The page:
Thursday, June 16, 2011

Abandoned to Joy

As I watch my children play on our vacation in Hawaii, I'm so touched by their sheer abandonment to the joy of new experiences.  They give their whole attention to just enjoying the moment.  Baby sister tries to scoop handfuls of pebbly, gritty sand into her mouth just to see how it feels on her gums.  She splashes the same toy over and over in a bucket of water to hear the sound and feel the cold water.  Big sister swims, actually swims, not wades, in the ocean for the first time.  She convinces dad to rent a kayak (which she calls "my row boat") and spends a couple of hours laughing on the bow and saying "yo ho ho" pretending she's a pirate in Neverland.  And, she tells her new bff, a server at our first hotel who was really kind to her several days in a row, "I love you" and gives her a huge hug.  Really meaning it with her little heart.

As their mother, I'm happy they have this ability to just live in the moment, lavishly love others, and relish their surroundings.  At the same time, I can't help but contrast it with my adult view of the same situations.  I've been thinking recently of how my mind is always racing.  I know some people who experience this have trouble sleeping and lay there at night thinking.  I've been blessed with the ability to fall asleep quickly most of the time.  For me, the mind racing thing happens when I wish I was able to just be.  Like my kids.  I tell myself that I'm going to just sit on a chair and look at the ocean for ten minutes and then I start wondering if I forgot my cousin's birthday, trying to decide whether I should bring a meal to a friend at church the day after we get home, thinking about how I'm going to sleep train baby girl (again!) when we get home, what we need from the grocery store, if spf 30 is enough for baby girl, mulling over the secret plans I'm making for our 10th anniversary.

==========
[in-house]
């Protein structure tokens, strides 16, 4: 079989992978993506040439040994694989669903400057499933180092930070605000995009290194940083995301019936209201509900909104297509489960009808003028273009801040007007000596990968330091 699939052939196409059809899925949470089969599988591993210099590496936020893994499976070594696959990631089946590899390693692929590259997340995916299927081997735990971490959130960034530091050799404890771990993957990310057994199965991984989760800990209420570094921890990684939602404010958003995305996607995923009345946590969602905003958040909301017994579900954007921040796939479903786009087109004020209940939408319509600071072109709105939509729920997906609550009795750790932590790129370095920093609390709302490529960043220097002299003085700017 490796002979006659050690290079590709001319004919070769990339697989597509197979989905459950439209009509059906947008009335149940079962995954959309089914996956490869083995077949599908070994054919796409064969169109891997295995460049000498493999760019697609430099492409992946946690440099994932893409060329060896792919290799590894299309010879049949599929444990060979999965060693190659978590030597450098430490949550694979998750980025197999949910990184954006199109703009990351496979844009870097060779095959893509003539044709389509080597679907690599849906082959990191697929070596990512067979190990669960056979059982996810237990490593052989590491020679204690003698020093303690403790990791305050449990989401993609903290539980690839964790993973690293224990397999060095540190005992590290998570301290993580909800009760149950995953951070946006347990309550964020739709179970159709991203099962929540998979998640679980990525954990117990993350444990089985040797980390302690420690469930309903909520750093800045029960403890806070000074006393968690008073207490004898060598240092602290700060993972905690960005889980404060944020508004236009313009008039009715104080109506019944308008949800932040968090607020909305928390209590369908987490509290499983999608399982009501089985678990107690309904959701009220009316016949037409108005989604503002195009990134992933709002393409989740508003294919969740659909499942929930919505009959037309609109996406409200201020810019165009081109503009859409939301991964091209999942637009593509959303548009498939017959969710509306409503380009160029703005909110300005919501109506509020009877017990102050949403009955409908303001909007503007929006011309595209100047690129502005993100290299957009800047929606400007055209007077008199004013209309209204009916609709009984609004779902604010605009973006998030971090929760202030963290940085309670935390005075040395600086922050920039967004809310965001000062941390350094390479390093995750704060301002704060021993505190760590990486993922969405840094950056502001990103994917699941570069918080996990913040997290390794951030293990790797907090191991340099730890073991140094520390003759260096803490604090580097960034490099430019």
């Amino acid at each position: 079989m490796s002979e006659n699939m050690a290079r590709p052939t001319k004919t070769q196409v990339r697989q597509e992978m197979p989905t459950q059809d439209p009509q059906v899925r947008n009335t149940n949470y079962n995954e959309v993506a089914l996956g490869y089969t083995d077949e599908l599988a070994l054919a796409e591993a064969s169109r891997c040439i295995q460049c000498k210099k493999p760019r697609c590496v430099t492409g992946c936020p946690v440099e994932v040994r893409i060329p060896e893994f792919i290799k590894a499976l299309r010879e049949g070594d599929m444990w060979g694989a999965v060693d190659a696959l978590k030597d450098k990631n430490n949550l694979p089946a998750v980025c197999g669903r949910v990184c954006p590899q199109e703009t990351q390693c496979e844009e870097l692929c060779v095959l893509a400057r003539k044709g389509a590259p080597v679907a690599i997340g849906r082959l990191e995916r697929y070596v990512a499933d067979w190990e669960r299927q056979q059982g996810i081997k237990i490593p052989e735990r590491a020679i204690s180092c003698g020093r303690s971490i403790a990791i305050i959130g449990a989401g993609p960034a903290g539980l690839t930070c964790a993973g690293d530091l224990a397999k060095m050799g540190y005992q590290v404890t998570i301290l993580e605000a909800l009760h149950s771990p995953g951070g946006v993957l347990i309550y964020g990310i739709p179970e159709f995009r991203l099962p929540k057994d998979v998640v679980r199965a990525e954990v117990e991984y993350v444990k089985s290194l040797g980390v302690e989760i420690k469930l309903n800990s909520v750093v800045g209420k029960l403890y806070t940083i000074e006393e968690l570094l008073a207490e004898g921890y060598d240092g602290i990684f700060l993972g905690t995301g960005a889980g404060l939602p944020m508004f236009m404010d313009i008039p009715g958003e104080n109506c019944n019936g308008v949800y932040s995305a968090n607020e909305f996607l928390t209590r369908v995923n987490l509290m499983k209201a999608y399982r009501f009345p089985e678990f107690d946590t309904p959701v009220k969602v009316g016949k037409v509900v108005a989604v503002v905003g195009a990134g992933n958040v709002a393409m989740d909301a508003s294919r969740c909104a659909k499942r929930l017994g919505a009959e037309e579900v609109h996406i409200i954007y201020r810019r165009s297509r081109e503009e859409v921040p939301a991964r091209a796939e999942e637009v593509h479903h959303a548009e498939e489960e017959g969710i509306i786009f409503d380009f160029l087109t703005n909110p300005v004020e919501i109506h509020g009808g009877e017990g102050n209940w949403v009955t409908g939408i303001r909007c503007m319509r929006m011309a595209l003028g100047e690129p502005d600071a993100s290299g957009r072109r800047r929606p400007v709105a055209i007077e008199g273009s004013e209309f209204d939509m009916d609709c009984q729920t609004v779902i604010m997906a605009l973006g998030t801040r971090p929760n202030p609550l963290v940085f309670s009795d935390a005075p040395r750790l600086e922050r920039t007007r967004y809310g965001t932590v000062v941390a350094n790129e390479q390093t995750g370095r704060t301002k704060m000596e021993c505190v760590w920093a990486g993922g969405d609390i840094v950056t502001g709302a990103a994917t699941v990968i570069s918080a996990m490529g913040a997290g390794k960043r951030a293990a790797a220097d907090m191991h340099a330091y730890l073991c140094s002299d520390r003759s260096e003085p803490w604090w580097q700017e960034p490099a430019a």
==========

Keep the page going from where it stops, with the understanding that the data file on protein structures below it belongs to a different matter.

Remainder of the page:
This kind of thinking isn't contemplative or reflective; it's the ordinary junk that I turn over and over in my mind.  Time to just be and just think isn't in great abundance with two little kids.  This morning I stopped in the middle of my run, borrowed a pen from a stranger, and jotted down this:

Why isn't there more in my life?  What do I not want to think about or face in myself?  Why on vacation do I still look at my watch and hurry to the next thing?  Why do I feel like I don't deserve an hour do to nothing by myself?

Maybe because even though it's a vacation version, my mental to do list is on a looped track:  reapply sunscreen, change the baby's diaper, refill the sippy cups, do a load of laundry, clean up the toys, reapply sunscreen, give the kids a bath, make sure they have snacks, make sure they drink enough water, put them down for a nap, take them to the pool so they're tired enough to go to sleep tonight after those naps, reapply sunscreen, fish something out of the baby's mouth, remind big sister to stop putting things in her mouth, remind big sister to go to the potty, make dinner, do the dishes, make sure everyone has clean pjs and baths and sippy cups of water and their favorite stuffed animal and white noise and a dark room and that the sheets don't smell funny and that there aren't monsters in the closets or under the beds . . . no wonder I fall asleep as soon as my head hits the pillow.  But only until I have to get up in 2 hours with my teething 10 month old who won't sleep.